Cannabis News Update May 3, 2021
Today in cannabis news: The global cannabis market exceeds expectations in spite of the troubles caused by the coronavirus pandemic; the Texas House of Representatives approves bills to decriminalize cannabis and expand its medical cannabis program; and cannabis advocates are calling out legislators and corporations for leveraging “social equity” for their own gain, but failing on the follow-through.
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** First up: While the coronavirus pandemic has negatively impacted industries across the board and across the globe, the cannabis industry has exceeded expectations and even seen growth as the world continues to battle COVID-19.
In a recent report, Micah Tapman, Chief Executive Officer of BDSA (formerly known as BDS Analytics), said: “Our previous forecast was conservative based on the expected economic fallout from the pandemic, but the industry not only survived, it thrived and legal cannabis gained considerable ground, exceeding our expectations in several markets.”
According to the report: “Global cannabis sales reached nearly $21.3 billion in 2020, an increase of 48% over 2019 sales of $14.4 billion. BDSA forecasts global cannabis sales will grow from $21.3 billion in 2020 to $55.9 billion in 2026, a compound annual growth rate (CAGR) of more than 17%.”
** Next up: The Texas state House of Representatives has passed legislation decriminalizing possession of cannabis and greatly expanding the state’s medical cannabis program.
These are the newest advances in a period in which the chamber has seen several articles of progressive legislation advance, including different bills to minimize penalties for acquiring cannabis concentrates and to mandate the state to research the medicinal properties of psychedelics such as MDMA and psilocybin.
Rep. Erin Zwiener (D) sponsored the legislation that would decriminalize possession of up to one ounce of cannabis, rendering it a class C crime without the possibility of jail time. The measure would also eliminate the possibility of being convicted for low-level possession and enable individuals to escape prosecution through deferrals and dismissals.
The House approved a different medical cannabis extension bill with a 134-12 vote. The bill would expand the list of qualifying conditions for the state’s narrow medical cannabis system to include cancer, chronic pain, and post-traumatic stress disorder (PTSD).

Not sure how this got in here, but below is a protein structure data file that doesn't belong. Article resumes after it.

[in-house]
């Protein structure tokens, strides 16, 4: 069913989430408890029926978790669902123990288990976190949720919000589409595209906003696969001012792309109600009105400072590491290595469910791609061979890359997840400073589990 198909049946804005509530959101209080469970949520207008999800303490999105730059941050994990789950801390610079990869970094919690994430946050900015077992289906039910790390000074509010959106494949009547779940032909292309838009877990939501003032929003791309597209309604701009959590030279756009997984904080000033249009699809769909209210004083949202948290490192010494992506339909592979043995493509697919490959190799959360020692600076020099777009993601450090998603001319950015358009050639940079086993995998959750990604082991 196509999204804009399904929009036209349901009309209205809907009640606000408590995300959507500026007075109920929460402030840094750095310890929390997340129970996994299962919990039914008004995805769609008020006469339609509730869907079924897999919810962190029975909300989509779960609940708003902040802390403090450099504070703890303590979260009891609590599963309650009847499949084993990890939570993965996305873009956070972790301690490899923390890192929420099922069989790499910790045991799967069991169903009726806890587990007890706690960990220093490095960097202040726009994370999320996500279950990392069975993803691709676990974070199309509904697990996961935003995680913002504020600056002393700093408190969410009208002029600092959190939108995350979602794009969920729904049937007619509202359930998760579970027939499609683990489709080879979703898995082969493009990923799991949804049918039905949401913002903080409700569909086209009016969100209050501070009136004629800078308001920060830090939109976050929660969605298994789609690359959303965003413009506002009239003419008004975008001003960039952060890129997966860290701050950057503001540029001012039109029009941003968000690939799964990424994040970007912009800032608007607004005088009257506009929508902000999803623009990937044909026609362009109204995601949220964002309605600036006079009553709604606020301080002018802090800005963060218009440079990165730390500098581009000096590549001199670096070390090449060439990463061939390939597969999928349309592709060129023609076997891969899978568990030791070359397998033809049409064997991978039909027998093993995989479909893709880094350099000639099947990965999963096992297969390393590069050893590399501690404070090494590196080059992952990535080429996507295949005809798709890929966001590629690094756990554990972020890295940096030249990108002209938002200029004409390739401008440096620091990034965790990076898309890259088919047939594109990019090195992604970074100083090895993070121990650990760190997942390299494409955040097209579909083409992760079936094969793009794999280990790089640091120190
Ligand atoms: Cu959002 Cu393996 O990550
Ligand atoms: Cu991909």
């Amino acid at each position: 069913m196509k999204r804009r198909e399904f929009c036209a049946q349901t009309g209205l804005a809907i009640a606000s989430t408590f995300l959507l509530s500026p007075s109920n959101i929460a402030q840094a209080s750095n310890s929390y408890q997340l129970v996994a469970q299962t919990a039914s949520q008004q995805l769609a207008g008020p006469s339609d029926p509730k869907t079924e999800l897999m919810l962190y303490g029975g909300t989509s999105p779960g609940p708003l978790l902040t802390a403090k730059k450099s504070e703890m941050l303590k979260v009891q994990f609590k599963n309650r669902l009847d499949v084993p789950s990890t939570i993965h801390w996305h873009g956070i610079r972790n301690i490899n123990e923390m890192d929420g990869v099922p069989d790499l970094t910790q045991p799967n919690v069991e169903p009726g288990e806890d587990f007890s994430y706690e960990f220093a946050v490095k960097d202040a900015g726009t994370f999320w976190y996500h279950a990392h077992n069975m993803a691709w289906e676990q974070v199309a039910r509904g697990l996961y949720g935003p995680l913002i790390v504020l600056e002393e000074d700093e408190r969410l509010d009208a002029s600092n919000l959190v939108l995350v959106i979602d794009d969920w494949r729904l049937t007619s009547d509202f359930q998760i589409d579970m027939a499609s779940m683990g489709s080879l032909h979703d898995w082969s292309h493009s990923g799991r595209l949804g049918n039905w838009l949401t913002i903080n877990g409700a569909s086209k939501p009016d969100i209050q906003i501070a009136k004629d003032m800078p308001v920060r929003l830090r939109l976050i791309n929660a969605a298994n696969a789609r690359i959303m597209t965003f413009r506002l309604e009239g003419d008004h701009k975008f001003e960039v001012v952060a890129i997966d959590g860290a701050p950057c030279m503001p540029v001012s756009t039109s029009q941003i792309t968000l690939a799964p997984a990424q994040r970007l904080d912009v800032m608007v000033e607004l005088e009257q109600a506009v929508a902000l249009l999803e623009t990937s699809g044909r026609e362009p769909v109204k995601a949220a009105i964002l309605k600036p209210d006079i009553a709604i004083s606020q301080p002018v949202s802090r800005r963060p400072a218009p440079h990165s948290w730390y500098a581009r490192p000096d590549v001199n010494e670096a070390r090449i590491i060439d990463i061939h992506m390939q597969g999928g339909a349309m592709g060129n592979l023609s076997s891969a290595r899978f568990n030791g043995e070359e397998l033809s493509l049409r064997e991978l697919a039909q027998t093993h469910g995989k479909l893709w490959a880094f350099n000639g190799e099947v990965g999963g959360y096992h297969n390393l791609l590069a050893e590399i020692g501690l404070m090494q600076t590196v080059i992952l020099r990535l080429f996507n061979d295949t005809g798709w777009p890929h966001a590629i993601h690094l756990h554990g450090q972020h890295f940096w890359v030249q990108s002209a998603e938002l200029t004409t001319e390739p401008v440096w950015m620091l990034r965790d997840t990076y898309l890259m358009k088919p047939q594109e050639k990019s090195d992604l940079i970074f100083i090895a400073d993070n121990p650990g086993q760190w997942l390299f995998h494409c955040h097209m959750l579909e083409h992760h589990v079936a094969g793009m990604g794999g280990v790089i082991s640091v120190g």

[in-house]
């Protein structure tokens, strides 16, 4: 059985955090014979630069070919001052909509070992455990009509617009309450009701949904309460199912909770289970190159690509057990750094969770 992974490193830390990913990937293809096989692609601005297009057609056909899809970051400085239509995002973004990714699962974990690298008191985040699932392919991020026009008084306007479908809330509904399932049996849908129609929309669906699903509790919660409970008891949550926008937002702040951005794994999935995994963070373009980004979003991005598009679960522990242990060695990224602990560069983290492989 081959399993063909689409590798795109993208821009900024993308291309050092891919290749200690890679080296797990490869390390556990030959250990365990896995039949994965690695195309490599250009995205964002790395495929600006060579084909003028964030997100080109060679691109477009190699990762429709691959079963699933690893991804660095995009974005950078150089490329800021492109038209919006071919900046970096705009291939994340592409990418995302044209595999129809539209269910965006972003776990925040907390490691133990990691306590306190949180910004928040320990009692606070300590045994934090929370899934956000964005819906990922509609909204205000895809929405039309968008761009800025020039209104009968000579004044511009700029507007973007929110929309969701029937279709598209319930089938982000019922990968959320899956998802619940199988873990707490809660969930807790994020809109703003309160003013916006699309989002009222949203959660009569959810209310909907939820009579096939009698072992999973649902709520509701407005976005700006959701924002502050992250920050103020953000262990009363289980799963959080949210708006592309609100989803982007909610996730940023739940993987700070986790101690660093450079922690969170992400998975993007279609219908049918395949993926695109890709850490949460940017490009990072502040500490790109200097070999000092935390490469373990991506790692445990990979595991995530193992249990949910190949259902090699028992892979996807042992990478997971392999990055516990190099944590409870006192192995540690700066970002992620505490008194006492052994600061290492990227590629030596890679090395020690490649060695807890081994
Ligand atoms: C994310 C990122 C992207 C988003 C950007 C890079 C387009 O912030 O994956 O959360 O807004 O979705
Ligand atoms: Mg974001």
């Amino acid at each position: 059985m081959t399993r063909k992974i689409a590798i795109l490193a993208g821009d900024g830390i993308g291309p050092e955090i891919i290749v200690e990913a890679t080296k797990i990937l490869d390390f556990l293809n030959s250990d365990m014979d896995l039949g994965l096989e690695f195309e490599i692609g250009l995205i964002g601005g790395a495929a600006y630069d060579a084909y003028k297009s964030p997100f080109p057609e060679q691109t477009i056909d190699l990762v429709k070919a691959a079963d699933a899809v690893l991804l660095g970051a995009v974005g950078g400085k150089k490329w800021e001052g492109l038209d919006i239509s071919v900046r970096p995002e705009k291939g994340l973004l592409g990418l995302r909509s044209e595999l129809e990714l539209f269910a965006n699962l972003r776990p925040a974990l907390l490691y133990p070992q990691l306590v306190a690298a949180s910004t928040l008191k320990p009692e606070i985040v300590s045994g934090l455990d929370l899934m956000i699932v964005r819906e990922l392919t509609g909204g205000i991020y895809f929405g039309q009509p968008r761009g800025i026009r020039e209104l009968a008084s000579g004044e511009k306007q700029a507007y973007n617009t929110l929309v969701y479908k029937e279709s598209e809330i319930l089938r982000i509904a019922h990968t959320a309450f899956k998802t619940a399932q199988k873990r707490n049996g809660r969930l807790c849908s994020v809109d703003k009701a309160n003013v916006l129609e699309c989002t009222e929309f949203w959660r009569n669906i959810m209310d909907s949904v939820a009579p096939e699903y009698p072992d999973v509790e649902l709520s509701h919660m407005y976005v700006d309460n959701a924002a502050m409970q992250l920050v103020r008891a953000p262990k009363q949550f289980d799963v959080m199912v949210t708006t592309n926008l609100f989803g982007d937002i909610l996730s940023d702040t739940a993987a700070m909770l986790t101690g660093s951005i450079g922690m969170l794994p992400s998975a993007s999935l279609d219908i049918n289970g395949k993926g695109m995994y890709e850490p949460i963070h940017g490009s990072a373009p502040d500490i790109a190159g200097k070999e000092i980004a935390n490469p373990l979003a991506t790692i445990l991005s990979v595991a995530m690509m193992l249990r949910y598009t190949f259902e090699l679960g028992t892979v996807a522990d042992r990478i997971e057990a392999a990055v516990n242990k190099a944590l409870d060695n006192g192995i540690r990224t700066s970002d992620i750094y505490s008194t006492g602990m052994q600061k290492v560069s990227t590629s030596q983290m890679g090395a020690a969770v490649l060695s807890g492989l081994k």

The bill also allows the Department of State Health Services to use administrative rulemaking to introduce more qualified criteria. In addition, the THC limit on medical cannabis items will be raised from 0.5 percent to 5%.
Both bills are now on the way to the state Senate for consideration.
** Last up: While states in the U.S. have touted emphases on social equity as a selling point to passing cannabis legalization and corporations have been lauding their “diversity outreach” and social equity initiatives and panels, the statistics show that actual social equity in the cannabis industry remains, at least for now, a “pie in the sky” ideal.
Dissatisfaction with the sluggish implementation of equity policies has taken on new relevance at a period when the country is grappling with discussions and point-blank evidence of systemic racial injustice. Cannabis advocates have noticed that while state legislators and corporate executives have successfully leveraged the notion of social equity to advance their policies, they have been less successful, or willing, in the follow-through.
In 2018, Los Angeles, California began recreational cannabis sales as among the largest municipal markets in the nation. After being embroiled in a court dispute and then undertaking a significant overhaul, the social equity program is still in development, with the aim of protecting novice social equity licensees from “shark investors.”
Social equity licensees are sometimes subject to predatory contracts, with income and power held mainly by investors. Some have been outmatched in a competitive industry controlled by multinational corporations worth millions, if not billions, of dollars. In certain cases, states have been reluctant to develop and expand social equity programs.
Simply put: Cannabis business attorney Hilary Bricken says companies generally are out to make profits and build brands, not focus on a humanitarian mission.